The popular fantasy light novel series Strike the Blood ended in English at the end of 2022. Nevertheless, as of early 2023, author Gakuto Mikumo was already back on the English scene with a new series: Hollow Regalia. Of course, after a hit like Strike the Blood, the question on everyone’s mind is whether this proves an interesting offering in a market with much more to offer than when his earlier work debuted here.
Four years before the beginning of the story, a dragon appeared over Japan and caused the appearance of powerful monsters known as Moujuu. In just a week after they appeared, over half of Japan’s citizens had been killed and shortly after that, the rest of the world turned on the country and decided to carry out the “J-nocide” where they murdered everyone of Japanese nationality including those living overseas, before condemning the country and leaving it to the Moujuu. After all, no one believed that the Moujuu were fantastical beings and instead thought they were a biological weapon being created by the Japanese government in secret; others believed a meteorite containing a virus landed in the country.
Our protagonist is Yahiro, a seventeen-year-old living in the Adachi Ward of Tokyo. He’s one of the few surviving Japanese people and works as a salvager for foreign buyers, obtaining artwork and artefacts left behind in Tokyo after the disaster. While most people are wary of the Moujuu that roam the area, Yahiro has powerful regenerative abilities after being bathed in the blood of a dragon four years ago. As long as at least half his body survives, he’ll be able to restore himself to full health, making him more or less immortal. And of course, being Japanese, it’s not like he can leave the country without being hunted down, so living and working as a salvager is really his only choice.
One day, Yahiro is asked to travel closer to the centre of Tokyo to search for Kushinada, someone or something that’s able to control the Moujuu. In exchange, Yahiro is promised information on his little sister whom he’s been searching for since the disaster four years ago. His clients (twin sisters Rosetta and Giulietta) initially strike Yahiro as being shady; certainly, they know more about this Kushinada than they’re willing to admit. But this is the first real clue he’s been offered about his sister, so our protagonist finds himself going along with their request.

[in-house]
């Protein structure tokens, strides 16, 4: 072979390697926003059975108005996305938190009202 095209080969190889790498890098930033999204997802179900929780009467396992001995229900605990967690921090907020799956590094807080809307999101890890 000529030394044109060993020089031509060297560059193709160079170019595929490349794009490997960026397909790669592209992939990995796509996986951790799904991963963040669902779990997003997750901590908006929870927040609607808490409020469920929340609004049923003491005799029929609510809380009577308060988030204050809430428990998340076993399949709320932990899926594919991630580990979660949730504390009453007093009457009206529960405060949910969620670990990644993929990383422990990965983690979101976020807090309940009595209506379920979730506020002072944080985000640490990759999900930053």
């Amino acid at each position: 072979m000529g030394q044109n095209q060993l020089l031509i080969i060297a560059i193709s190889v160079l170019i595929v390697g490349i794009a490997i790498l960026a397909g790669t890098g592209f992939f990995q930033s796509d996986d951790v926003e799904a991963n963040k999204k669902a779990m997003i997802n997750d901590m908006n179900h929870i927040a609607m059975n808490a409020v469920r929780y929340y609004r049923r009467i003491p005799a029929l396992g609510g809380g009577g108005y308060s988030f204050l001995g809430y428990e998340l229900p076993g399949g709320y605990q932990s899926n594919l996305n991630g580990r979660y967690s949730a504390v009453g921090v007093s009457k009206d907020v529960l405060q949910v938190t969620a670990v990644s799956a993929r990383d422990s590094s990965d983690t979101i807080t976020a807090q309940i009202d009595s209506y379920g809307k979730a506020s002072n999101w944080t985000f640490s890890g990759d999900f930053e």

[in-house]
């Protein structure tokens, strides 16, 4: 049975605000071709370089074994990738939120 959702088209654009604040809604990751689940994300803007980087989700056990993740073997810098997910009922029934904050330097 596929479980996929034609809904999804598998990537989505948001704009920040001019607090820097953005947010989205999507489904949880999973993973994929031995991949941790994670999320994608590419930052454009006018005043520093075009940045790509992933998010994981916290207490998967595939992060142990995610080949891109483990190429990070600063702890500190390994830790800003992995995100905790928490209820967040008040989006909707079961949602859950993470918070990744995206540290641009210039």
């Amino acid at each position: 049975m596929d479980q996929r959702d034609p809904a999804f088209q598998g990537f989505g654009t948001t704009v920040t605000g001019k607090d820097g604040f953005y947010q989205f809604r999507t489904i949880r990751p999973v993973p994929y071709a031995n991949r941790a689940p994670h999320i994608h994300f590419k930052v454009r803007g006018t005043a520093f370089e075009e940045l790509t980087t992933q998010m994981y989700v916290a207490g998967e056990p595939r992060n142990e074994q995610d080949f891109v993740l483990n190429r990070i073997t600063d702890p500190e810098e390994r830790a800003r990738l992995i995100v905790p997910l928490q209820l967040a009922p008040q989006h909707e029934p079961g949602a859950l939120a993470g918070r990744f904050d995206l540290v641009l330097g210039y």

As it quickly transpires, Kushinada is a teenage girl called Iroha Mamana who, like Yahiro, is a Japanese survivor and has been living on the outskirts of Tokyo, looking after a group of young children. She has the power to tame Moujuu, something that has helped keep her and the kids safe but is now causing her to be hunted down by several different groups, not just Yahiro’s clients. And why does Iroha seem so familiar to Yahiro? Could it be the two have some kind of prior connection?
Hollow Regalia is a fantasy series that’s filled to the brim with references to dragonlore and folklore from several different countries including Japan. As it goes on and we find out what happened four years ago, as well as what it means for Yahiro and Iroha, you can’t help but feel overwhelmed. Just like Strike the Blood, this series is compelling in the moment when you’re turning the pages but it doesn’t hold up under scrutiny afterwards. I’m not convinced that should be a reason to not give it your time, particularly if you like the author’s other popular work, but it’s certainly not the stellar novel I was hoping for. And frankly, the fact it’s fun while reading and not boring is at least a positive for it.